CUMBERLAND — The ongoing relationship between Earth and its citizens is a symbiotic one, but this mutually beneficial arrangement won’t continue if either entity falls below a certain level of wellness.

Celebrating Earth Day – as we did last Monday – is fine, but that day shouldn’t be the only 24 hours of the year people consciously think about reversing climate change, ending pollution and protecting Earth’s endangered species, which, without a serious reorganization of priorities, may soon include Homo sapiens.

But how can any one individual help sustain our wounded planet? Carpooling, composting, recycling and picking up trash are decent contributions. So are keeping the thermostat low in the winter, limiting air conditioner use in the summer and taking shorter, cooler, less-frequent showers. Walking or biking rather than driving, shutting off lights when leaving a room (or, better yet, not turning them on in the first place) and grocery shopping with cloth bags are helpful, too, as are using a clothesline rather than a dryer, buying food from local farmers and planting trees.

There are, however, many other, less-obvious ways everyone can contribute to humanity’s continued existence here on Earth. For example, any individual can:

Smile at strangers.

Shovel a neighbor’s driveway.

Always keep their word, but never make unkeepable promises.

Call their mom, their dad, their child or a friend.

Give someone a second chance. (Or, in exceptionally rare cases, a third one.)

Send a card for someone’s birthday. Or for no reason at all.

Help someone pick up the groceries they just dropped in the parking lot.

Visit a member of the support staff at work without asking for anything.

Be a gracious winner, or a good loser.

Thank someone.

Sincerely compliment somebody every day.

Pay for the car behind them at a highway tollbooth.

Take a distant parking place at the mall, leaving the closer ones for those who need them.

Sign someone’s petition.

Take the stairs instead of the elevator.

Share their lunch.

Leave a fresh roll of toilet paper in the bathroom before the current one runs out.

Vacuum under the couch.

Limit the number of times they go out to eat, but tip 30 percent when they do.

Add another hour of time to the meter right before leaving a parking space.

Donate blood.

Volunteer at the library. Or anywhere.

Grab an item off the top shelf for a shorter person, or get one from a lower shelf for a tall person.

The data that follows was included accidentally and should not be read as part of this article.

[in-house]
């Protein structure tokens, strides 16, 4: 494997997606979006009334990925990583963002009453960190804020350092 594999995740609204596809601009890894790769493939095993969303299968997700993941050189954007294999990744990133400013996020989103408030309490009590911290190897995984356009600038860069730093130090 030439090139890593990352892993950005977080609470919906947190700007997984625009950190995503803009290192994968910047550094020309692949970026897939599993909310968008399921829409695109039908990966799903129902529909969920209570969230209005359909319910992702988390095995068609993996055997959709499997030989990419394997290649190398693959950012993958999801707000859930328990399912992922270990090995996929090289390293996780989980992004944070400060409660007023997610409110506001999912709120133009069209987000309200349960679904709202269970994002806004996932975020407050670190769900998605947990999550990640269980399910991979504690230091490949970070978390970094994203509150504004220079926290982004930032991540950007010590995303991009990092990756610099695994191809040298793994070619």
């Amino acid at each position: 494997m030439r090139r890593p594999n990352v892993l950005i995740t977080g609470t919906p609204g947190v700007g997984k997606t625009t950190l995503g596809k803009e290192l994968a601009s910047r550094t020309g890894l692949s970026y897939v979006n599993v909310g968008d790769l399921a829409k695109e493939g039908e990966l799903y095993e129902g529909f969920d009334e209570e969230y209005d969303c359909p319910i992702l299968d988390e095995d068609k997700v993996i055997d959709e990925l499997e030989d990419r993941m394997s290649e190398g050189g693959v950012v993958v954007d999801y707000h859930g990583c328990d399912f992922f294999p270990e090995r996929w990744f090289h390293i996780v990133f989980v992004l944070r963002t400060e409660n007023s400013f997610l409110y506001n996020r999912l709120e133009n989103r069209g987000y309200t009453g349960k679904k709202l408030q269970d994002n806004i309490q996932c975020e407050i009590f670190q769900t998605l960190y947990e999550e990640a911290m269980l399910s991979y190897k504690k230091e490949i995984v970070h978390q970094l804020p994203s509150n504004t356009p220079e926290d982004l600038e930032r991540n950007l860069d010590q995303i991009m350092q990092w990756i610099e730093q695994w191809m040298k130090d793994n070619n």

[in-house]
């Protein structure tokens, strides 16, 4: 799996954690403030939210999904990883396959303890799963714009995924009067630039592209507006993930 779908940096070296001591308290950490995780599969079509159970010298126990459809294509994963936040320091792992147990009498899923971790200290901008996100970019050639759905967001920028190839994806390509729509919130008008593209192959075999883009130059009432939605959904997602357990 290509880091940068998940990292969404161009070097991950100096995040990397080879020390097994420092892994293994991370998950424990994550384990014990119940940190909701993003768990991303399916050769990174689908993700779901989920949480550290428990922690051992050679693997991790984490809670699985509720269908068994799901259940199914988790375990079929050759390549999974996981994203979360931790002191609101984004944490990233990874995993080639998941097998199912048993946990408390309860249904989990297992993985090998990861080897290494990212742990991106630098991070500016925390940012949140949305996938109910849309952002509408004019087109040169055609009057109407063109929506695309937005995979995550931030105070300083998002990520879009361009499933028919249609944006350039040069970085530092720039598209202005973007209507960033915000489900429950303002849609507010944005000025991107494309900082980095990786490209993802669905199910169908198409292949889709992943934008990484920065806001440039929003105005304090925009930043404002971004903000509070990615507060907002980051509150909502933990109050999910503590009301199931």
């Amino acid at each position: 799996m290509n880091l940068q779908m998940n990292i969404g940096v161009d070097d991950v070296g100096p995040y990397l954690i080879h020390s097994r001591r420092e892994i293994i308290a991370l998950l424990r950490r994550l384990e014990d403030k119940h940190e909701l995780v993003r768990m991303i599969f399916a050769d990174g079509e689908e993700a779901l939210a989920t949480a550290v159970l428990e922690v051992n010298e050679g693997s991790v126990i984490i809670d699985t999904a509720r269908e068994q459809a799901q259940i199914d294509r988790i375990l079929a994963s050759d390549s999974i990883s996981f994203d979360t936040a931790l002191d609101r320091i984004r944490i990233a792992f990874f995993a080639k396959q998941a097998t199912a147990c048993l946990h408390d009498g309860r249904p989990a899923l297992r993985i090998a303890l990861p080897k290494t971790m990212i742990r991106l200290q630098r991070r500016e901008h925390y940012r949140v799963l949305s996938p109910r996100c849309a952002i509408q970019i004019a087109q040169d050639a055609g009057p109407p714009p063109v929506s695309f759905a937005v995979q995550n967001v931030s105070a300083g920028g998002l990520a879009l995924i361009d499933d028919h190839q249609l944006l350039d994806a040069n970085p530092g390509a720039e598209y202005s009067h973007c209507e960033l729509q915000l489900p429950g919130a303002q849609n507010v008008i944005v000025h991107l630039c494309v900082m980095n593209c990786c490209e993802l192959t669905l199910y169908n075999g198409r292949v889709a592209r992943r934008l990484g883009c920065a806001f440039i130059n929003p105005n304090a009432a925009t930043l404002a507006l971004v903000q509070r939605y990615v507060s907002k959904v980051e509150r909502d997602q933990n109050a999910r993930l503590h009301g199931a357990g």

Give someone the perfect gift just because, without waiting for Christmas or the recipient’s birthday.

Be the designated driver.

Pick up the check.

Do what Mom or Dad ask without complaining about it.

Hold the door open for whoever’s behind them, whether it’s a frail older person, a 6-foot-6, 300-pound bodybuilder or anyone at all.

Coach a youth sports team full of 10-year-olds and make sure everyone gets equal playing time, regardless of ability.

Tell the truth.

Speak up when they spot injustice.

Clean the bathroom.

Bring the mail to the neighbors.

Visit shut-ins.

Let someone else have the remote.

Play a card game somebody else chooses.

Help a friend relocate.

Be there for someone in need.

Think independently.

Stay informed and vote, but not for bullies and/or habitual liars.

Celebrate everything good their spouse is, and avoid fixating on whatever he or she is not.

Jump-start someone’s car.

Avoid procrastinating.

Do the laundry.

Give someone a plant.

Take a friend for a walk in the woods, or on the beach. Or take one solo.

Be grateful for good health, good friends and good fortune every day.

Donate clothing they don’t wear anymore.

Ask the neighbors if they need anything before leaving for the grocery store.

Clean the oven.

Give up a seat on the bus to someone older and smaller, or to someone younger and larger.

Go the extra mile.

Do at least five of these things every day.

Humanity cannot exist without a home any more than our planet can remain extant without physically, mentally, emotionally and spiritually healthy residents. The best way to make every day Earth Day is to support the environment, and one another.